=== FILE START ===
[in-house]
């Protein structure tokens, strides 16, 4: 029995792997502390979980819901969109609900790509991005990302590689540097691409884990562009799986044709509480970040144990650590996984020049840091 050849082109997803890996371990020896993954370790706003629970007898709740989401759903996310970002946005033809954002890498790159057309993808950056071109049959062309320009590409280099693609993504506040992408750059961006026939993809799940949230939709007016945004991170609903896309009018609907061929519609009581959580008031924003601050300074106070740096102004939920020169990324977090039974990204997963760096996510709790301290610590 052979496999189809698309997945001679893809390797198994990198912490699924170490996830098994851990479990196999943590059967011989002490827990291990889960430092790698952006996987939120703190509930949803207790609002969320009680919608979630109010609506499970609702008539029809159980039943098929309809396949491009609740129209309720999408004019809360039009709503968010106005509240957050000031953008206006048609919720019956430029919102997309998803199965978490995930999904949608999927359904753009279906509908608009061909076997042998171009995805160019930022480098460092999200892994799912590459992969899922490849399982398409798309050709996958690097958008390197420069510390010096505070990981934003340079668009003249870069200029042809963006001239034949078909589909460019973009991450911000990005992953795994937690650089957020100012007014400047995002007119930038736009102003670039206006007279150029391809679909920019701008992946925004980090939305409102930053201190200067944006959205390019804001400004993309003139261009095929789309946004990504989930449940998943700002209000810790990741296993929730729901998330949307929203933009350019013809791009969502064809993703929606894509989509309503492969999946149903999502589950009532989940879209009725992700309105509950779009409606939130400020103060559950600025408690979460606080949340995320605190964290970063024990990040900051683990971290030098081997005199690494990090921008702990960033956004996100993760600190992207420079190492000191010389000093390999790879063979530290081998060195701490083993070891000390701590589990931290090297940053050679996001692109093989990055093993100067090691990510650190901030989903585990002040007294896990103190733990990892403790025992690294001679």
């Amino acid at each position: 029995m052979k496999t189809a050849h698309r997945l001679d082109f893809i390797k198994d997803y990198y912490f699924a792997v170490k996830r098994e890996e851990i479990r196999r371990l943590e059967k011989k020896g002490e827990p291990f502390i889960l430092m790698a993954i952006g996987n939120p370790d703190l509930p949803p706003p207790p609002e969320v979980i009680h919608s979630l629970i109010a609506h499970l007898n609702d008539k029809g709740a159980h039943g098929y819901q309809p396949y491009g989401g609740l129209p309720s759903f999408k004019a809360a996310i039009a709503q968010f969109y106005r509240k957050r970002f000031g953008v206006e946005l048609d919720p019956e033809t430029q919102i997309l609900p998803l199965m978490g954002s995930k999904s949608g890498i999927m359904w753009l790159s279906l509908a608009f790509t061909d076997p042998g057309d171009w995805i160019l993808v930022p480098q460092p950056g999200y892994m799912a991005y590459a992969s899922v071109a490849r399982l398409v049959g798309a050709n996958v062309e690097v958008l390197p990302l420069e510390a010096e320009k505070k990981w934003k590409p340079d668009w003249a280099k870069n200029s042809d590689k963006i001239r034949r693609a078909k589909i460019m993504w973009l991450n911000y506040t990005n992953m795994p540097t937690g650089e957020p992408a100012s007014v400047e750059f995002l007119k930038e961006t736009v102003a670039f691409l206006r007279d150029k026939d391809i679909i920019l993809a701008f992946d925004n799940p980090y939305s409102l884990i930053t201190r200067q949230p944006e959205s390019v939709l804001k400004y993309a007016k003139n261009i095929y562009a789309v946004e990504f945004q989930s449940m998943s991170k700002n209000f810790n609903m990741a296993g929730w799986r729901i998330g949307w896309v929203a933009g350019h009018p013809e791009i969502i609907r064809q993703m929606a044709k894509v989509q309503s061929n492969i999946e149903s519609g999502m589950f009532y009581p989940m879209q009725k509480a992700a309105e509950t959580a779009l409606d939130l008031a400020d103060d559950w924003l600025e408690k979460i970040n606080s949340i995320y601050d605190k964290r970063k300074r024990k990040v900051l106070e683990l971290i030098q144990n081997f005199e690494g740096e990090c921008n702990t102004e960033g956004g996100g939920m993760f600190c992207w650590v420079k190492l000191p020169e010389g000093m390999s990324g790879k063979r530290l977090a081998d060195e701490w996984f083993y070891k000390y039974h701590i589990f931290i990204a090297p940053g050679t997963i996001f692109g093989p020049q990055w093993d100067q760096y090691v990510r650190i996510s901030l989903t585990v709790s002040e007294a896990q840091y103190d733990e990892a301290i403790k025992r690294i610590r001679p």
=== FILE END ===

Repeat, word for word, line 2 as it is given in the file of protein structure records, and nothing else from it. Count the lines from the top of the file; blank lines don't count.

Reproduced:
């Protein structure tokens, strides 16, 4: 029995792997502390979980819901969109609900790509991005990302590689540097691409884990562009799986044709509480970040144990650590996984020049840091 050849082109997803890996371990020896993954370790706003629970007898709740989401759903996310970002946005033809954002890498790159057309993808950056071109049959062309320009590409280099693609993504506040992408750059961006026939993809799940949230939709007016945004991170609903896309009018609907061929519609009581959580008031924003601050300074106070740096102004939920020169990324977090039974990204997963760096996510709790301290610590 052979496999189809698309997945001679893809390797198994990198912490699924170490996830098994851990479990196999943590059967011989002490827990291990889960430092790698952006996987939120703190509930949803207790609002969320009680919608979630109010609506499970609702008539029809159980039943098929309809396949491009609740129209309720999408004019809360039009709503968010106005509240957050000031953008206006048609919720019956430029919102997309998803199965978490995930999904949608999927359904753009279906509908608009061909076997042998171009995805160019930022480098460092999200892994799912590459992969899922490849399982398409798309050709996958690097958008390197420069510390010096505070990981934003340079668009003249870069200029042809963006001239034949078909589909460019973009991450911000990005992953795994937690650089957020100012007014400047995002007119930038736009102003670039206006007279150029391809679909920019701008992946925004980090939305409102930053201190200067944006959205390019804001400004993309003139261009095929789309946004990504989930449940998943700002209000810790990741296993929730729901998330949307929203933009350019013809791009969502064809993703929606894509989509309503492969999946149903999502589950009532989940879209009725992700309105509950779009409606939130400020103060559950600025408690979460606080949340995320605190964290970063024990990040900051683990971290030098081997005199690494990090921008702990960033956004996100993760600190992207420079190492000191010389000093390999790879063979530290081998060195701490083993070891000390701590589990931290090297940053050679996001692109093989990055093993100067090691990510650190901030989903585990002040007294896990103190733990990892403790025992690294001679």